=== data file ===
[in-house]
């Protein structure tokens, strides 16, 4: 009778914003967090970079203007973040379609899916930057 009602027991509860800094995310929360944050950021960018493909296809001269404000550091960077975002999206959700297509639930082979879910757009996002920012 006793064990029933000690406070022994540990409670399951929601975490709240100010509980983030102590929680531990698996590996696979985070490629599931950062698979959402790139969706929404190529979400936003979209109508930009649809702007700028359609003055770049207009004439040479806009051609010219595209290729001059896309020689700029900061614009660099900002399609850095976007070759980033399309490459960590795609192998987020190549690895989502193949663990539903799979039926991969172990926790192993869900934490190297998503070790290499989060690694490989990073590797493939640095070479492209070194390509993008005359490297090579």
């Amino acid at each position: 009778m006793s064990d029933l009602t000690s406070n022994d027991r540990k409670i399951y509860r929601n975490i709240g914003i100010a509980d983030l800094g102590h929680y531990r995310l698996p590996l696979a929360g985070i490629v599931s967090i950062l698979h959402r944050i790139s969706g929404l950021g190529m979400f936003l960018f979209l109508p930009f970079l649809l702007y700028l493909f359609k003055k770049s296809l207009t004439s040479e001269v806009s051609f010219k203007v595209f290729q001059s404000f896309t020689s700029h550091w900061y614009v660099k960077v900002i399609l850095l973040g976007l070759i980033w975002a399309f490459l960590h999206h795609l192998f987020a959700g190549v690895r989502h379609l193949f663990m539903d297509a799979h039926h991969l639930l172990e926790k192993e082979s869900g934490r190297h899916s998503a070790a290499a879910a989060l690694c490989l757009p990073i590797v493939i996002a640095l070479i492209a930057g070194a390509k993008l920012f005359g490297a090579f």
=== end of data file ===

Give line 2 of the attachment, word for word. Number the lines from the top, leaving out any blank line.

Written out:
């Protein structure tokens, strides 16, 4: 009778914003967090970079203007973040379609899916930057 009602027991509860800094995310929360944050950021960018493909296809001269404000550091960077975002999206959700297509639930082979879910757009996002920012 006793064990029933000690406070022994540990409670399951929601975490709240100010509980983030102590929680531990698996590996696979985070490629599931950062698979959402790139969706929404190529979400936003979209109508930009649809702007700028359609003055770049207009004439040479806009051609010219595209290729001059896309020689700029900061614009660099900002399609850095976007070759980033399309490459960590795609192998987020190549690895989502193949663990539903799979039926991969172990926790192993869900934490190297998503070790290499989060690694490989990073590797493939640095070479492209070194390509993008005359490297090579």